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I am seeing in Instruments that when I play a sound via the standard "AddMusic" example method that Apple provides, it allocates 32kb of memory via the prepareToPlay call (which references the AudioToolBox framework's Cache_DataSource::ReadBytes function) each time a new player is allocated (i.e. each time a different sound is played). However, that cached data never gets released.

This obviously poses a huge problem if it doesn't get released and you have a lot of sound files to play, since it tends to keep allocating memory and eventually crashes if you have enough unique sound files (which I unfortunately do).

Have any of you run across this or what am I doing wrong in my code? I've had this issue for a while now and it's really bugging me since my code is verbatim of what Apple's is (I think).

How I call the function:

- (void)playOnce:(NSString *)aSound {

// Gets the file system path to the sound to play.
NSString *soundFilePath = [[NSBundle mainBundle] pathForResource:aSound ofType:@"caf"];  

// Converts the sound's file path to an NSURL object
NSURL *soundURL = [[NSURL alloc] initFileURLWithPath: soundFilePath];
self.soundFileURL = soundURL;
[soundURL release];

AVAudioPlayer * newAudio=[[AVAudioPlayer alloc] initWithContentsOfURL: soundFileURL error:nil];  
self.theAudio = newAudio; // automatically retain audio and dealloc old file if new m4a file is loaded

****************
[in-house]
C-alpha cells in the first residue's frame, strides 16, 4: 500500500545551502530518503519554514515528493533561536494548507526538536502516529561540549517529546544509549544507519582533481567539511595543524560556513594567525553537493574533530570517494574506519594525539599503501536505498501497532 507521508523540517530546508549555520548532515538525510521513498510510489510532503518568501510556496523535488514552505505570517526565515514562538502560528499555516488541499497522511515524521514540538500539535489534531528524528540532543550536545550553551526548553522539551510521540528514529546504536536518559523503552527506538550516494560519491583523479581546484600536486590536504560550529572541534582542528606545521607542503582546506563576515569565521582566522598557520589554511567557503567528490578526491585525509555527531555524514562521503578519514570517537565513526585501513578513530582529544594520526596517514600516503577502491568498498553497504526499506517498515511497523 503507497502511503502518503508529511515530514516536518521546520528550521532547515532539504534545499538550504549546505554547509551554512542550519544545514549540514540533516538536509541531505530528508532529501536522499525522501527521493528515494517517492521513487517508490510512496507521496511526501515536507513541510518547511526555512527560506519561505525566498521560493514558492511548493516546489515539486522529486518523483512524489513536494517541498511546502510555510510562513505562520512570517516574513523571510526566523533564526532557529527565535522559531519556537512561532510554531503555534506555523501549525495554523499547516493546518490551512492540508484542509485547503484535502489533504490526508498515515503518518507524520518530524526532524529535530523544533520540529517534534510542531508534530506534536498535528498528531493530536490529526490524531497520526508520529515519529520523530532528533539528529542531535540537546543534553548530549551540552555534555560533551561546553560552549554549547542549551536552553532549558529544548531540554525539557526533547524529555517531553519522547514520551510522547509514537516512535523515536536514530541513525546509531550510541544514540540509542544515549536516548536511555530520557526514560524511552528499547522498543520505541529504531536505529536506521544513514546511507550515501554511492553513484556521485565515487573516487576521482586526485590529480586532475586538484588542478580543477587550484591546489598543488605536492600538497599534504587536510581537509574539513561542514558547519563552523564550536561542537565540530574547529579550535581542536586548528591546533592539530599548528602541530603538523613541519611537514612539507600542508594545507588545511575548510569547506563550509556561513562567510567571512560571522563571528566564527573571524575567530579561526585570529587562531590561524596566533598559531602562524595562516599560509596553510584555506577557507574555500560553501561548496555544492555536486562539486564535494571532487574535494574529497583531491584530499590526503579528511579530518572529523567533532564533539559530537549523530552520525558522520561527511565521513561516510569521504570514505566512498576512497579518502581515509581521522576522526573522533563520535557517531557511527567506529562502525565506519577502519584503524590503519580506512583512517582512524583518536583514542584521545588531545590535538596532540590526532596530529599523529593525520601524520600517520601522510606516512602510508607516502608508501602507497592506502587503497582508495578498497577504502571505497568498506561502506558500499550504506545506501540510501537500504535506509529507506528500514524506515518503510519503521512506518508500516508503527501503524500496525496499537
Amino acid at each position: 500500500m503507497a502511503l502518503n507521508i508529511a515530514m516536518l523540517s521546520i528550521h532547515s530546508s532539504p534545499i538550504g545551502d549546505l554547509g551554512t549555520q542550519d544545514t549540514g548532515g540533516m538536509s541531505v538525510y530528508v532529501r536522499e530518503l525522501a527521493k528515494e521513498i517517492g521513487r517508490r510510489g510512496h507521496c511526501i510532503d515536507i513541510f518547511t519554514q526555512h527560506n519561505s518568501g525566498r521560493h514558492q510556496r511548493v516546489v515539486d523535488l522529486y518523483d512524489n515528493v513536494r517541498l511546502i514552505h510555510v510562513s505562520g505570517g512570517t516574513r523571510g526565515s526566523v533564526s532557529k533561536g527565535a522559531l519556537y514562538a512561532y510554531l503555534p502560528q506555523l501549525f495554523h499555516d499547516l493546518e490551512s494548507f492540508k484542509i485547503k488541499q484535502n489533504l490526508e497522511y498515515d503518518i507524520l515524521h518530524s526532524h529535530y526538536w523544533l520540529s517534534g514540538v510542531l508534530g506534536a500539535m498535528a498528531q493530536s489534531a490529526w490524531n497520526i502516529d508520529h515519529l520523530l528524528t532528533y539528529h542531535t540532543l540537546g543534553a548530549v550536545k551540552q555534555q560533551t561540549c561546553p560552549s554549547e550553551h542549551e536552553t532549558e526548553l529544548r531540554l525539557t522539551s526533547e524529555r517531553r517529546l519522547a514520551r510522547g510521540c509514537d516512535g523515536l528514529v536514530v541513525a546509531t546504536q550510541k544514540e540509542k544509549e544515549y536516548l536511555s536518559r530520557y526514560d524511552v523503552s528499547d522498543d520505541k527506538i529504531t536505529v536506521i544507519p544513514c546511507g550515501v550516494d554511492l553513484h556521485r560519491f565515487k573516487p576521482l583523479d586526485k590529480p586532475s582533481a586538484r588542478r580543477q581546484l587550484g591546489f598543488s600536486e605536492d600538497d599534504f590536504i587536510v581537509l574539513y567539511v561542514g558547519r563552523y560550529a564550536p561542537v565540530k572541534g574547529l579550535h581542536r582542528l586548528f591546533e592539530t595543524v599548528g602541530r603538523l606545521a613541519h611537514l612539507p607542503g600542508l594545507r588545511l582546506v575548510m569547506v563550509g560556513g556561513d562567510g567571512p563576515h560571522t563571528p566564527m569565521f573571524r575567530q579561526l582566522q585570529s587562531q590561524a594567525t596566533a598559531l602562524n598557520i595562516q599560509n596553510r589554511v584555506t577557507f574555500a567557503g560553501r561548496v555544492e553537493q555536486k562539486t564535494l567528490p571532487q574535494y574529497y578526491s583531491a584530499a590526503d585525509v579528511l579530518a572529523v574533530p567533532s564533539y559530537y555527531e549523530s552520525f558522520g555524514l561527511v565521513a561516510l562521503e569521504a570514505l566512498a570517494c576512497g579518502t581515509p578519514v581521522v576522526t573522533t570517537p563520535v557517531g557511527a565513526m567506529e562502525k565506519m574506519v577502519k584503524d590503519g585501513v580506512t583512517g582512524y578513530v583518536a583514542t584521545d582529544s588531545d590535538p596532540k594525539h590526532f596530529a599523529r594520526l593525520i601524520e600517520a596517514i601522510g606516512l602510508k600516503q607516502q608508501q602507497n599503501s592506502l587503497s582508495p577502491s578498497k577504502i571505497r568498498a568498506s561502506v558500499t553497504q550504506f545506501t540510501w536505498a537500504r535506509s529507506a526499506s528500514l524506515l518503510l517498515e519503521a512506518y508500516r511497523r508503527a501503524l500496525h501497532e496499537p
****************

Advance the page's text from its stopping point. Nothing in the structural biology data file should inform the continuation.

[newAudio release]; // release the audio safely

// this is where the prior cached data never gets released
[theAudio prepareToPlay];

// set it up and play
[theAudio setNumberOfLoops:0];
[theAudio setVolume: volumeLevel];
[theAudio setDelegate: self];
[theAudio play];

}

and then theAudio gets released in the dealloc method of course.

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Little help anyone? lol –  iWasRobbed May 3 '10 at 17:14
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1 Answer 1

up vote 2 down vote accepted

answer from another source named smasher:

You need a separate player for each sound with AVAudioPlayer; there's no choice. And the only way to free up the memory from the player is to release properly after it's done playing. Just calling "stop" keeps the player alive so you can play it again, and doesn't free any memory.

OpenAL has similar issues, you load a sound for each file; plus the most common implementation I've seen loads the entire file at once which is hard on memory.

You probably should release the player when it stops playing, or when you choose a new sound, or before a player for the new sound is created.

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